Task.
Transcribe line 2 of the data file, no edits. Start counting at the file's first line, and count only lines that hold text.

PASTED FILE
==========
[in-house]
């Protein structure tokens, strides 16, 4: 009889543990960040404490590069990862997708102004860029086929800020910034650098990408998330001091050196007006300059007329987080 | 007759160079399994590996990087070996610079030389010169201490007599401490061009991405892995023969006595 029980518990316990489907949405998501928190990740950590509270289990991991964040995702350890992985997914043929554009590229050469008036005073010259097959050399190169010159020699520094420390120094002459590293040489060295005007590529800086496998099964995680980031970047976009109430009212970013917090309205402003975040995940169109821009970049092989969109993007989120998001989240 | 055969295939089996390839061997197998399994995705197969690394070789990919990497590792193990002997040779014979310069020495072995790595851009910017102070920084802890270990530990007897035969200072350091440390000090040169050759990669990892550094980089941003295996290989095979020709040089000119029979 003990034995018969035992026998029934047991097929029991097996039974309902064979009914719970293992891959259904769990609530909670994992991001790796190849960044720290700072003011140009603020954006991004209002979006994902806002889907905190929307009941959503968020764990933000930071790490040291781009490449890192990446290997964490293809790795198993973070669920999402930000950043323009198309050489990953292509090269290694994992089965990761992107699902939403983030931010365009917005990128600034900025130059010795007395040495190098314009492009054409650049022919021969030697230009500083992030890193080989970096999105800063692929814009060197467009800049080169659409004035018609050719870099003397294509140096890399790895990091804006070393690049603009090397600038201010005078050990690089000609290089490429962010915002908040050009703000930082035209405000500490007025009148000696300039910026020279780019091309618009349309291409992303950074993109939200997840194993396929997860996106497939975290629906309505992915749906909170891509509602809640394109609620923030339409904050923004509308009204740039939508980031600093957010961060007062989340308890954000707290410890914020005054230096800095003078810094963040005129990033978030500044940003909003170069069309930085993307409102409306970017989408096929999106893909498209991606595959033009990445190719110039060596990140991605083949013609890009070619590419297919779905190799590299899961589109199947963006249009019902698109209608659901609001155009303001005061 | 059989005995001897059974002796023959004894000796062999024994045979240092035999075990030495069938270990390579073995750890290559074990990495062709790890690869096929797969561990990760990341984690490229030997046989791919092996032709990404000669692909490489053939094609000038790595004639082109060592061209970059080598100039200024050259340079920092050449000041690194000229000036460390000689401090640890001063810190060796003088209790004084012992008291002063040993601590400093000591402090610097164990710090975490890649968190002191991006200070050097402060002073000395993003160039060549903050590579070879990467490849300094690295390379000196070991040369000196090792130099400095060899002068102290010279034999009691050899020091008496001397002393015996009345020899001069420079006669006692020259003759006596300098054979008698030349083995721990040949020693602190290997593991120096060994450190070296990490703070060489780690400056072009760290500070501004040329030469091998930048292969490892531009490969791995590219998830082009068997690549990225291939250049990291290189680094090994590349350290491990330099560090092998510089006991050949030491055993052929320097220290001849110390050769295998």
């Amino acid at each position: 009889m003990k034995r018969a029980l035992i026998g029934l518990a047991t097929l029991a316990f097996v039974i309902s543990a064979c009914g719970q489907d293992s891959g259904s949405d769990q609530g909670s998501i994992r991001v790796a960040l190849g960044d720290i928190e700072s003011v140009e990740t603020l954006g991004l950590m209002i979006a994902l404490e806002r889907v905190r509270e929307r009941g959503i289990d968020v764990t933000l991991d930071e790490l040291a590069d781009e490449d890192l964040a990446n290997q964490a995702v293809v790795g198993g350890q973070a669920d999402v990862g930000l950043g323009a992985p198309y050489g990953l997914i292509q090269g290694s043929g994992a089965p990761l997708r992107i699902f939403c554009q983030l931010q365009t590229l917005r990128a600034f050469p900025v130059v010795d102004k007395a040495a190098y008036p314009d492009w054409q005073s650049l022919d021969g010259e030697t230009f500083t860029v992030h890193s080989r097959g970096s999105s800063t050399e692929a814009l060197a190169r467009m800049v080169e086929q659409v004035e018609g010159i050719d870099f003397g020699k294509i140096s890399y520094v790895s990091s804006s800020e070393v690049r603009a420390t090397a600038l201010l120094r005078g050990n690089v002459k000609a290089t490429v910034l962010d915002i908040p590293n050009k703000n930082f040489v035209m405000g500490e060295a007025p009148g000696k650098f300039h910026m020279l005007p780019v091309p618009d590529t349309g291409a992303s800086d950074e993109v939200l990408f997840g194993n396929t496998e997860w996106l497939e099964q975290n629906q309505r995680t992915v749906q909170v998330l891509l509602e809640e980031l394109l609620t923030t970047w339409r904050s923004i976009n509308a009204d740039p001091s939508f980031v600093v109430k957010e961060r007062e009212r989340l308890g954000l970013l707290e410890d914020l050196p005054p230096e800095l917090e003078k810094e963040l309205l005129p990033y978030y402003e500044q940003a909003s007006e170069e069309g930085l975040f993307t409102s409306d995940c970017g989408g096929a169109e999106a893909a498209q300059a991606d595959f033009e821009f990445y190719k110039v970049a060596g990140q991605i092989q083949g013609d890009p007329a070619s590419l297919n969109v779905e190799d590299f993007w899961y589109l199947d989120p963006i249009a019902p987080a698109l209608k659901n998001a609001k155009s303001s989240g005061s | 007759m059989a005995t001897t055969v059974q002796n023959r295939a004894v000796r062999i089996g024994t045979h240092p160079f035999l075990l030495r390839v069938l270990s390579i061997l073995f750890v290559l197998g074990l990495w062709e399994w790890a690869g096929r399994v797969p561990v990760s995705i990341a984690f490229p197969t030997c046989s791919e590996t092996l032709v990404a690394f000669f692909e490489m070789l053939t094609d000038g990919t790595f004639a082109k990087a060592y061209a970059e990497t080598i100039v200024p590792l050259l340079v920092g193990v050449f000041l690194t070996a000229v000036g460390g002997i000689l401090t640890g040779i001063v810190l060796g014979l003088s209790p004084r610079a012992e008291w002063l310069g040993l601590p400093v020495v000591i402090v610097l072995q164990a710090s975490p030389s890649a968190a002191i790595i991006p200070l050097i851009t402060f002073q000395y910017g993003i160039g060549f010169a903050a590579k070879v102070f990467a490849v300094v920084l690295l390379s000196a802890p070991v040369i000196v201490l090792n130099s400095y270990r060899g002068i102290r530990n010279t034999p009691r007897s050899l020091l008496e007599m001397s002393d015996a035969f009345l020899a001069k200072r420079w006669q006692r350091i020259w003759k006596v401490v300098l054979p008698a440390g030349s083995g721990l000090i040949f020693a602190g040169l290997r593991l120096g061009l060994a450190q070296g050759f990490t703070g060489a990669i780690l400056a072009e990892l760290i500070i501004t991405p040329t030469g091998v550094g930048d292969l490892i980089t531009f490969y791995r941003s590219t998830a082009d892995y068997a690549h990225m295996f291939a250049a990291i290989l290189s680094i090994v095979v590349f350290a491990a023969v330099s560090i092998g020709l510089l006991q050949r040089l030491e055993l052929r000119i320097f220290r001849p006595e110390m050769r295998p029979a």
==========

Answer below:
């Protein structure tokens, strides 16, 4: 009889543990960040404490590069990862997708102004860029086929800020910034650098990408998330001091050196007006300059007329987080 | 007759160079399994590996990087070996610079030389010169201490007599401490061009991405892995023969006595 029980518990316990489907949405998501928190990740950590509270289990991991964040995702350890992985997914043929554009590229050469008036005073010259097959050399190169010159020699520094420390120094002459590293040489060295005007590529800086496998099964995680980031970047976009109430009212970013917090309205402003975040995940169109821009970049092989969109993007989120998001989240 | 055969295939089996390839061997197998399994995705197969690394070789990919990497590792193990002997040779014979310069020495072995790595851009910017102070920084802890270990530990007897035969200072350091440390000090040169050759990669990892550094980089941003295996290989095979020709040089000119029979 003990034995018969035992026998029934047991097929029991097996039974309902064979009914719970293992891959259904769990609530909670994992991001790796190849960044720290700072003011140009603020954006991004209002979006994902806002889907905190929307009941959503968020764990933000930071790490040291781009490449890192990446290997964490293809790795198993973070669920999402930000950043323009198309050489990953292509090269290694994992089965990761992107699902939403983030931010365009917005990128600034900025130059010795007395040495190098314009492009054409650049022919021969030697230009500083992030890193080989970096999105800063692929814009060197467009800049080169659409004035018609050719870099003397294509140096890399790895990091804006070393690049603009090397600038201010005078050990690089000609290089490429962010915002908040050009703000930082035209405000500490007025009148000696300039910026020279780019091309618009349309291409992303950074993109939200997840194993396929997860996106497939975290629906309505992915749906909170891509509602809640394109609620923030339409904050923004509308009204740039939508980031600093957010961060007062989340308890954000707290410890914020005054230096800095003078810094963040005129990033978030500044940003909003170069069309930085993307409102409306970017989408096929999106893909498209991606595959033009990445190719110039060596990140991605083949013609890009070619590419297919779905190799590299899961589109199947963006249009019902698109209608659901609001155009303001005061 | 059989005995001897059974002796023959004894000796062999024994045979240092035999075990030495069938270990390579073995750890290559074990990495062709790890690869096929797969561990990760990341984690490229030997046989791919092996032709990404000669692909490489053939094609000038790595004639082109060592061209970059080598100039200024050259340079920092050449000041690194000229000036460390000689401090640890001063810190060796003088209790004084012992008291002063040993601590400093000591402090610097164990710090975490890649968190002191991006200070050097402060002073000395993003160039060549903050590579070879990467490849300094690295390379000196070991040369000196090792130099400095060899002068102290010279034999009691050899020091008496001397002393015996009345020899001069420079006669006692020259003759006596300098054979008698030349083995721990040949020693602190290997593991120096060994450190070296990490703070060489780690400056072009760290500070501004040329030469091998930048292969490892531009490969791995590219998830082009068997690549990225291939250049990291290189680094090994590349350290491990330099560090092998510089006991050949030491055993052929320097220290001849110390050769295998």